Interpretive Guide of Cedar Hill State Park (SP) in Texas. Published by Texas Parks & Wildlife.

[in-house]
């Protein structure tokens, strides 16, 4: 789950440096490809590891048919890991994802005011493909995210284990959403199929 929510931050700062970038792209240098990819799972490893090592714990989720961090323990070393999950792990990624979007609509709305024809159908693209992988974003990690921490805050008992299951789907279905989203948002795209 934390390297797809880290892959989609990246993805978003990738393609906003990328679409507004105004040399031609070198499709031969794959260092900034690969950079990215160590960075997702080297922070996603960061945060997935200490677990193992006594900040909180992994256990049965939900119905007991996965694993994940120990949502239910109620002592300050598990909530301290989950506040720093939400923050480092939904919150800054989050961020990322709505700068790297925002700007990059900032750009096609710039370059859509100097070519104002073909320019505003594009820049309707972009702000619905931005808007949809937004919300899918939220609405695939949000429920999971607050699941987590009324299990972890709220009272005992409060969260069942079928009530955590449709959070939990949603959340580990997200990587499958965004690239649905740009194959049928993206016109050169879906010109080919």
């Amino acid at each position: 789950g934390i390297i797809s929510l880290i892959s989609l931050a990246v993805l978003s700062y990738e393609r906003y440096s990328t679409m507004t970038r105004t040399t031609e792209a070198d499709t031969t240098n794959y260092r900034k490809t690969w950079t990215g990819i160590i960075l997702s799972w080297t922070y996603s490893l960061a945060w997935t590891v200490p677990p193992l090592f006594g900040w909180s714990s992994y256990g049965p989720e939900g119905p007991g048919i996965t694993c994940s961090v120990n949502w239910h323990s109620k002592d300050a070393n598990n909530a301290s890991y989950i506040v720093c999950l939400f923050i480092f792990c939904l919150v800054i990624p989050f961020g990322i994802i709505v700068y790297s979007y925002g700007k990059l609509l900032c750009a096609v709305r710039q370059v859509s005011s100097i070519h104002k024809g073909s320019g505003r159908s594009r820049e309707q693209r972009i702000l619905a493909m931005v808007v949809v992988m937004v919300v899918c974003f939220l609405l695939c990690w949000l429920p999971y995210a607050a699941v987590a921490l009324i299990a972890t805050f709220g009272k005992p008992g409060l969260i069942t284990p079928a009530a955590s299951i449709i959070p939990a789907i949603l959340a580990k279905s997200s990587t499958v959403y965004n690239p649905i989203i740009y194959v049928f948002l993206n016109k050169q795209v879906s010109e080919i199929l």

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INTERPRETIVE GUIDE We hope you enjoy your visit to Cedar Hill State Park. Here are some things to do at the park: • Learn more about the plants and wildlife in the park by attending an interpretive program. • Tour historic Penn Farm. Check the event calendar for guided tours or explore on your own with a self-guided brochure. • Attend special events hosted by the park, such as the Harvest Heritage Festival in October. THE RUGGED LIMESTONE BLUFFS COVERED WITH FORESTS OF DARK GREEN CEDARS INFLUENCED THE NAMING OF THIS AREA. SETTLERS CAME HERE FOR THE RICH SOILS AND ABUNDANT • Wet a line in Joe Pool Lake or at the Perch Pond in the park. THANK YOU FOR VISITING! While enjoying this natural beauty, please remember that everything you see in the park is protected. Artifacts, rocks, plants, and animals (even snakes) are all part of the region’s rich cultural and natural heritage. Help us keep recreational use sustainable for the future and protect these resources by leaving things as you find them. We hope you will visit these other state parks while visiting North Texas: Ray Roberts Lake State Park – Johnson Branch 100 PW 4153 Valley View, TX 76272-7411 (940) 637-2294 GRASSES OF THE TALLGRASS Purtis Creek State Park – 14225 FM 316 N. Eustace, TX 75124 (903) 425-2332 BLACKLAND PRAIRIE. THIS Cleburne State Park – 5800 Park Road 21 Cleburne, TX 76033 (817) 645-4215 PARK HARBORS ENDANGERED Visit www.tpwd.texas.gov for more information on these and other Texas state parks and historic sites. PRAIRIE REMNANTS AS WELL AS REMNANTS OF THE PENN Cedar Hill State Park 1570 W. FM 1382, Cedar Hill, TX 75104 (972) 291-3900 • www.tpwd.texas.gov/cedarhill/ FAMILY FARM, ONE OF THE EARLY SETTLERS TO THIS AREA. © 2021 TPWD. PWD BR P4503-131O (7/21) TPWD receives funds from the USFWS. TPWD prohibits discrimination on the basis of race, color, religion, national origin, disability, age, and gender, pursuant to state and federal law. To request an accommodation or obtain information in an alternative format, please contact TPWD on a Text Telephone (TTY) at (512) 389-8915 or by Relay Texas at 7-1-1 or (800) 735-2989 or by email at email@example.com. If you believe you have been discriminated against by TPWD, please contact TPWD, 4200 Smith School Road, Austin, TX 78744, or the U.S. Fish and Wildlife Service, Office for Diversity and Workforce Management, 5275 Leesburg Pike, Falls Church, VA 22041. CEDAR HILL STATE PARK AND PENN FARM AGRICULTURAL HISTORY CENTER H I L L S T A T E P A R K A N D P E N N JASMINE RODRIGUEZ, TPWD C E D A R F A R M A G R I C U L T U R A L H I S T O R Y PRAIRIE ROOTS RUN DEEP of Joe Pool Lake, as it captures the waters of Mountain Creek and Walnut Creek. Preserved within the park is the farmstead established by John Wesley Penn in 1859, a reminder of the agricultural legacy of early Dallas County. I A FAMILY TRADITION The beauty of this area is only one of the reasons early settlers came to Cedar Hill. The convergence of the limestone formations of the White Rock Escarpment meet the rich soils of the Blackland Prairie, forming a biologically diverse area. The grasslands of the Texas Blackland Prairie and the upland forests of the White Rock Limestone Escarpment create a transitional habitat zone, supporting plants and animals commonly found in North Central Texas, East Texas, or the Texas Hill Country. A rich combination of grassland and forest provides an ideal habitat for migratory birds. Search year-round for the eastern bluebird or great horned owl; come spring and summer, look for bright flashes of the colorful painted bunting. But, wildlife aren’t the only ones attracted to the rich resources found in this area. Early settlers to the Dallas area sought the Cedar Mountains, the highest point in the county. Today, many acres of prairie grasslands lie beneath the surface The Penn family owned this farm for over a century, running cattle and tenant farming throughout several generations. Small, middle-class farmsteads, like this one, once occupied this margin of Dallas County. The site shows an evolution of structures constructed or adapted by the Penn family as needs changed and modern conveniences, like electricity, were added. The farm serves as a reminder that humans made the greatest impact on the tallgrass prairie. Farmers such as John Wesley Penn utilized the rich natural resources of the land to build farms and provide shelter for their families. The Penn family grazed cattle and horses on the native prairie grasses for over a hundred years. n the early 1800s a vast tallgrass prairie stretched from Texas to Canada, covering the continent like an ocean. Close your eyes and try to imagine it. Today, less than one percent of tallgrass prairies survive, mostly in isolated patches resembling scattered islands in a great sea. In Texas, less than 5,000 acres remain today. The first wave of destruction came in the 1800s as farmers converted the prairie to farmland. Today urban development consumes the vanishing prairie landscape. Most remnant prairies, like those preserved in the park, survived because farmers used them as hay meadows, or the land was too rocky to plow. Prairies may contain more than 250 different plant species. Grasses such as big bluestem, little bluestem, Indian grass and switchgrass dominate the Texas Blackland Prairie. A wide variety of wildflowers burst into color during spring and summer, including the purple coneflower, Maximilian sunflower, and the celestial ghost iris. Deep-rooted grasses and wildflowers survive cold winters, hot summers, drought and erosion. Over time, most of the tallgrass prairie in Dallas County vanished – plowed under and replaced with crops of wheat or cotton. Despite most of the prairie land losing its battle to development, some pockets remain intact here at the park. The continued survival of these prairie remnants depends on our efforts to conserve them by managing, appreciating, and protecting them from encroaching development. DANIELLE BRADLEY, TPWD MORE THAN JUST A PRETTY PLACE C E N T E R Fire is an essential element in maintaining a healthy prairie ecosystem. These sparks increase plant diversity, growth, and the flowering of plants. Fire prevents invasive woody species such as mesquite and cedar elm from transforming a prairie into a woodland. Native Americans used fire as a tool to create an island of fresh grass to attract bison.